Martin’s family maintained the teen was not the aggressor, and prosecutors suggested Martin was scared because he was being followed by a stranger. Defense attorneys, however, said Martin knocked Zimmerman down and was slamming the older man’s head against the concrete sidewalk when Zimmerman fired his gun.
Prosecutors called Zimmerman a liar and portrayed him as a “wannabe cop” vigilante who had grown frustrated by break-ins in his neighborhood committed primarily by young black men. Zimmerman assumed Martin was up to no good and took the law into his own hands, prosecutors said.
State Attorney Angela Corey said after the verdict that she believed second-degree murder was the appropriate charge because Zimmerman’s mindset “fit the bill of second-degree murder.”
“We charged what we believed we could prove,” Corey said.
Zimmerman also had some supporters outside the courthouse, including Cindy Lenzen, 50, of Casslebury, and her brother, 52-year-old Chris Bay, who stood watching others chant slogans such as, “the whole system’s guilty.”
Lenzen and Bay — who are white — called the entire case “a tragedy,” especially for Zimmerman.
“It’s a tragedy that he’s going to suffer for the rest of his life,” Bay said. “No one wins either way. This is going to be a recurring nightmare in his mind every night.”
Before a special prosecutor assigned to the case ordered Zimmerman’s arrest, thousands of protesters had gathered in Sanford, Miami, New York and elsewhere, many wearing hoodies like the one Martin had on the night he died. They also carried Skittles and a can of iced tea, items Martin had in his pocket. Obama also had weighed in, saying that if he had a son, “he’d look like Trayvon.”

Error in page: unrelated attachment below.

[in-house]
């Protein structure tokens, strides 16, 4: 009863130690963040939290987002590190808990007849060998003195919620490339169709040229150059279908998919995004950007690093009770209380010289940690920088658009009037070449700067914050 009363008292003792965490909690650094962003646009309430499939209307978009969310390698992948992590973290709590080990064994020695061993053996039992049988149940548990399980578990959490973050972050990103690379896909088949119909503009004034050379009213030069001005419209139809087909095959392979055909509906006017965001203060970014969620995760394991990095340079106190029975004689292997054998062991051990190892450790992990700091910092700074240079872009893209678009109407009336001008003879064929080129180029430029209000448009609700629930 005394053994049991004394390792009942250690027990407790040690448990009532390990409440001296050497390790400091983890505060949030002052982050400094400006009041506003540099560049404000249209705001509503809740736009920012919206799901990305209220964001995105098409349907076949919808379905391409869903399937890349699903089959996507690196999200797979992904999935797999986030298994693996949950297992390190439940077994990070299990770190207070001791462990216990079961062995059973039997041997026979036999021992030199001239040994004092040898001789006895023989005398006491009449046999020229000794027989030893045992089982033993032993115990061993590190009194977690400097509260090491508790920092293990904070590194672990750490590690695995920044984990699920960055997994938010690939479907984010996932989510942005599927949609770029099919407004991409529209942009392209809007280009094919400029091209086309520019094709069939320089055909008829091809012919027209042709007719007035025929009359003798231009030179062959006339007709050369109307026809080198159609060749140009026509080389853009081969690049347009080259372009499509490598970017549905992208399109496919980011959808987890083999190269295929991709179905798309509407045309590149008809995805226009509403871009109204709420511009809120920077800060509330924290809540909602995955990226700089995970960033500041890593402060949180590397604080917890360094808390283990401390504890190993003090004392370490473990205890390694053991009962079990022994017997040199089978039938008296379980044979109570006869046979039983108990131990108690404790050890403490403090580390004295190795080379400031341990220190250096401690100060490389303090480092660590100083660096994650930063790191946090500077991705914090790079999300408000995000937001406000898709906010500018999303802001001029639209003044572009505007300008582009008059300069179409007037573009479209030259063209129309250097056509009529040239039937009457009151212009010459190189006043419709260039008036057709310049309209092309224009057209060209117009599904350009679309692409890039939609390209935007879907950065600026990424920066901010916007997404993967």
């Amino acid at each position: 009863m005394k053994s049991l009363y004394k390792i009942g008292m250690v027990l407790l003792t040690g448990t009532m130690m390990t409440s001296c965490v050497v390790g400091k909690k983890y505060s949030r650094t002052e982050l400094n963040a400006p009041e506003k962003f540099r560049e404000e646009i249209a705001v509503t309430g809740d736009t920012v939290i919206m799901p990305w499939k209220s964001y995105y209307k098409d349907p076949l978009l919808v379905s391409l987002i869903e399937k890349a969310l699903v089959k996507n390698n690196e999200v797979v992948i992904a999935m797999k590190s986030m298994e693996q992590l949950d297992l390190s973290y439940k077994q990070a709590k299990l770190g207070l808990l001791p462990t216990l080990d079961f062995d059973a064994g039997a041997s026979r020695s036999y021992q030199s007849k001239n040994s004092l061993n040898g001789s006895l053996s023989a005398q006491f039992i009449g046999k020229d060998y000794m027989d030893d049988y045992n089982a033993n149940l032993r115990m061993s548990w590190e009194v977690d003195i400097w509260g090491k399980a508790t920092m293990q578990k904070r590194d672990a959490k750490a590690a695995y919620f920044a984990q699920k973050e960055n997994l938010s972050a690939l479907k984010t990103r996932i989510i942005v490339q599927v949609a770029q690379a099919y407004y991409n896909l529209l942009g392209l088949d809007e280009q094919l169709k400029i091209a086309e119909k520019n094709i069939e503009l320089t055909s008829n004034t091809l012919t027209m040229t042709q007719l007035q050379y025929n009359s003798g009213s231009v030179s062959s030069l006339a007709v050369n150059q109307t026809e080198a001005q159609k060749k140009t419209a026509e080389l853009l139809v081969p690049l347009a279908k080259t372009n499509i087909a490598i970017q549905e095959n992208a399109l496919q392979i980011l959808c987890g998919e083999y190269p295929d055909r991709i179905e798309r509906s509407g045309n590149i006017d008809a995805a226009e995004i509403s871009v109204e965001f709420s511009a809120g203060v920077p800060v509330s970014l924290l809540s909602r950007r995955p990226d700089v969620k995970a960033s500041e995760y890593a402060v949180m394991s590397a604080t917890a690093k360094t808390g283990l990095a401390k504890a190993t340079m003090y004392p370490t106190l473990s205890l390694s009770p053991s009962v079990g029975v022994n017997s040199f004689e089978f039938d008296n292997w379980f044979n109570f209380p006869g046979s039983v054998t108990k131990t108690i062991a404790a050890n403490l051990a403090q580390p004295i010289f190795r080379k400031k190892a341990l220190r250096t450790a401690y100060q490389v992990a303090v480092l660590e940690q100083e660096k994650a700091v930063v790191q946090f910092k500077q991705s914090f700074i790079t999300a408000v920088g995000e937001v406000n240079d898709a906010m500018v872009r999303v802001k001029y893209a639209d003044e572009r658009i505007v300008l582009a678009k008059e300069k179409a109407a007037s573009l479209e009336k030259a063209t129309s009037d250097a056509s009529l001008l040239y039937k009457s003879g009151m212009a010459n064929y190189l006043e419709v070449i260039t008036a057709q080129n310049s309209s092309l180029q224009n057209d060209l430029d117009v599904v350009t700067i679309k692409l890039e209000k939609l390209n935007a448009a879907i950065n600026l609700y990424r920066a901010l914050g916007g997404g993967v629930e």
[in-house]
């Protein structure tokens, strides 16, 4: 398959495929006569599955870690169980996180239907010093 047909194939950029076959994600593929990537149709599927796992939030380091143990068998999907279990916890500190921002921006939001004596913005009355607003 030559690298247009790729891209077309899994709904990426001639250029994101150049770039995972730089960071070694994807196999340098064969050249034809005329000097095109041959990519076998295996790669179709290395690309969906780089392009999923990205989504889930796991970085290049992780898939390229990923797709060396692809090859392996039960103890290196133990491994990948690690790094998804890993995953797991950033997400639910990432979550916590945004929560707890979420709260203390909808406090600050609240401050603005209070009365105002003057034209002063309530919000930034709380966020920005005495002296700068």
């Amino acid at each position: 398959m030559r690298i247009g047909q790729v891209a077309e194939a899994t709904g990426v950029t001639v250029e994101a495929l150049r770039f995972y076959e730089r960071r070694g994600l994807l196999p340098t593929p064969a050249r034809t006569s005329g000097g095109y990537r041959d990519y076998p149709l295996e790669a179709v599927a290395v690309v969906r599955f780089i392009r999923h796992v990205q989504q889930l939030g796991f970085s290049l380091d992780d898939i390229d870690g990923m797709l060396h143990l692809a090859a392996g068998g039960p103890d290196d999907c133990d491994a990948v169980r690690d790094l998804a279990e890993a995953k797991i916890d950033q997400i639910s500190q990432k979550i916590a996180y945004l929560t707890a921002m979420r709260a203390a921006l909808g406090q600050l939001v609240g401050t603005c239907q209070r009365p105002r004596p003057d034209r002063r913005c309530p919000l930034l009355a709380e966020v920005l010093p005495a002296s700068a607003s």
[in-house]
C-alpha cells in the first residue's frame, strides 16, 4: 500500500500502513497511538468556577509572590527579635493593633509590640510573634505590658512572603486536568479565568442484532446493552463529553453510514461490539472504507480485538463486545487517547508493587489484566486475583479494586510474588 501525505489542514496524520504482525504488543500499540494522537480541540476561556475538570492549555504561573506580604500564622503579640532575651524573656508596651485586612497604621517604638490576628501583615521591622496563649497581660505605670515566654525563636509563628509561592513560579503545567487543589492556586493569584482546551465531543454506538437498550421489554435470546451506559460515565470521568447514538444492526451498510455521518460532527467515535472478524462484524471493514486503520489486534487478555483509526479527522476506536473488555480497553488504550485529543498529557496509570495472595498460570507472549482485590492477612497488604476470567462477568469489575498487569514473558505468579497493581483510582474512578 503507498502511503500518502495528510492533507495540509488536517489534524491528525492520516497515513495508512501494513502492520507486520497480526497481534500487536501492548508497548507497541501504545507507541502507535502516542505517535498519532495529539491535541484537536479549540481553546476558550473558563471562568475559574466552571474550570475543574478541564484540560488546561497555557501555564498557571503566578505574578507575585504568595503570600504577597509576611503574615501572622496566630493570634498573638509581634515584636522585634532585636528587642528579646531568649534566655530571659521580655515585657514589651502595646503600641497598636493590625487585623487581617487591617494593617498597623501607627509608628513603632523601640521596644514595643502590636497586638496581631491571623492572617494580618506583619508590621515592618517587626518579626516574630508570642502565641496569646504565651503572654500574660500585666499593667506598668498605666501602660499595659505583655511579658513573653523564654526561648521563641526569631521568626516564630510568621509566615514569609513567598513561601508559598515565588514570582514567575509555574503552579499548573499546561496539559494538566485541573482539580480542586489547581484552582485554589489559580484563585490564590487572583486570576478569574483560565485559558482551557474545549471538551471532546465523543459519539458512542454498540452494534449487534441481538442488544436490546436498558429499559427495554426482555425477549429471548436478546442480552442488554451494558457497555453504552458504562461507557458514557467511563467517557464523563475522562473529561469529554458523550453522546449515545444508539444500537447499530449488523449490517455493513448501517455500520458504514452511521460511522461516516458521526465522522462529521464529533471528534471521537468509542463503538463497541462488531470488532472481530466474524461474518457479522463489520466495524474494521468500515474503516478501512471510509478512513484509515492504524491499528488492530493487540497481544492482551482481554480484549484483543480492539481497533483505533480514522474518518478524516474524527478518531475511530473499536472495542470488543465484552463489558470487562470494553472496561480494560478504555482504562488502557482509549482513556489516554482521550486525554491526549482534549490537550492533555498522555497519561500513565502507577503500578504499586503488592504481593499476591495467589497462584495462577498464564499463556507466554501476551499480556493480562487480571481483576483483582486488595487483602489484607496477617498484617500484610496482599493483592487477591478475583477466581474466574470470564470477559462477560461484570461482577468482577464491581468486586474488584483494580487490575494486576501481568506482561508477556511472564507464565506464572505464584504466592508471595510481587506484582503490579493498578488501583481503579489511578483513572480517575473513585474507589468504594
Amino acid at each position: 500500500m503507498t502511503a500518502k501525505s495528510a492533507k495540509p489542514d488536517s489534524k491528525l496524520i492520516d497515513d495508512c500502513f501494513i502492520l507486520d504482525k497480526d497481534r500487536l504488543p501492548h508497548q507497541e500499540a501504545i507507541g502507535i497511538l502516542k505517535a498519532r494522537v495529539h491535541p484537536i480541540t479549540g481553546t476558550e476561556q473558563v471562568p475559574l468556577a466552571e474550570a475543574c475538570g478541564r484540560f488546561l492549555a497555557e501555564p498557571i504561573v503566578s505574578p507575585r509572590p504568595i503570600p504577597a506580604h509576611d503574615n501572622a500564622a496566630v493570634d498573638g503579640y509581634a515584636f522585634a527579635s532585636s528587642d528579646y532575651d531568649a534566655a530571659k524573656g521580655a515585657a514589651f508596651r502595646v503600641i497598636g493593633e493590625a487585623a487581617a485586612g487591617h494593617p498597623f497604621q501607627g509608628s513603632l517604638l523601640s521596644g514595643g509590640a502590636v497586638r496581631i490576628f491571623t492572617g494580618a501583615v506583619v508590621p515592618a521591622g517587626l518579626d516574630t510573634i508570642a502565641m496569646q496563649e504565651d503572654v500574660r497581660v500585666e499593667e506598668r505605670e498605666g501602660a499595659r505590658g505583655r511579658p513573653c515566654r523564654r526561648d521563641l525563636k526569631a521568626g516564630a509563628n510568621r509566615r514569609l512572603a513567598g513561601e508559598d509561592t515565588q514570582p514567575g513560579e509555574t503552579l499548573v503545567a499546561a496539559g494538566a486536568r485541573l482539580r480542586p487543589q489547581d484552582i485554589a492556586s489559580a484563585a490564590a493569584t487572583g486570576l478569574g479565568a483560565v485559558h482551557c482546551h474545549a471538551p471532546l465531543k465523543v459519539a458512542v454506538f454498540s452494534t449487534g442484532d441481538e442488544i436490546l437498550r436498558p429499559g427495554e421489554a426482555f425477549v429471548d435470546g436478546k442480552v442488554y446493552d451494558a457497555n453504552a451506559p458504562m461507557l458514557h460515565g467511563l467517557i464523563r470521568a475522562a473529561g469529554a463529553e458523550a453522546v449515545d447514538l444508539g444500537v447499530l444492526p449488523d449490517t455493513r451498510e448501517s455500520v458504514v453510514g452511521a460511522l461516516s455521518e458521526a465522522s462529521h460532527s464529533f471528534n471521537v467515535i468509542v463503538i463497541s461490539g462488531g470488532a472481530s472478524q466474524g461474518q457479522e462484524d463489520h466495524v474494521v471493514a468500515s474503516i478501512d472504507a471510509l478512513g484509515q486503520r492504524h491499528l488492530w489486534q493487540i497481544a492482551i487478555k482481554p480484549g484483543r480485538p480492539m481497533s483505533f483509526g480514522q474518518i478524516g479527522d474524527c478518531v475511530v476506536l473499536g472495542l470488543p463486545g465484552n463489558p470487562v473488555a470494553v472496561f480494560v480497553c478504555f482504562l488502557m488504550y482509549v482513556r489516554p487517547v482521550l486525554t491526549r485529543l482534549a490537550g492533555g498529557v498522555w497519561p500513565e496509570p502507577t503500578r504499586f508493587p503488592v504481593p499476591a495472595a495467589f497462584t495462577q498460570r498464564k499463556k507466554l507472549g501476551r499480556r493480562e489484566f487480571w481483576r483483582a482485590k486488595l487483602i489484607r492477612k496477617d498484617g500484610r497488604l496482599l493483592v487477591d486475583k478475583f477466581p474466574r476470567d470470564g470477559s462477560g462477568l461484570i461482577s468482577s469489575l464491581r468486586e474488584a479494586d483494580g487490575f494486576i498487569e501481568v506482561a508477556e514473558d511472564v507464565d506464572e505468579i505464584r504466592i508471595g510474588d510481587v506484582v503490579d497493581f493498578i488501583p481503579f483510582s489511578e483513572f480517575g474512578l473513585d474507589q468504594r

Despite the racially charged nature of the case, race was barely mentioned at the trial.
“This case has never been about race or the right to bear arms,” Corey said. “We believe this case all along was about boundaries, and George Zimmerman exceeded those boundaries.”
One of the few mentions of race came from witness Rachel Jeantel, the Miami teen who was talking to Martin by phone moments before he was shot. She testified that he described being followed by a “creepy-ass cracker” as he walked through the neighborhood.
Jeantel gave some of the trial’s most riveting testimony. She said she overheard Martin demand, “What are you following me for?” and then yell, “Get off! Get off!” before his cellphone went dead.
The jurors had to sort out clashing testimony from 56 witnesses in all, including police, neighbors, friends and family members.
Associated Press writers Tamara Lush in Sanford; Kelli Kennedy, Suzette Laboy and David Fischer in Miami; and Julie Pace in Washington contributed to this report.MORE IN Wire News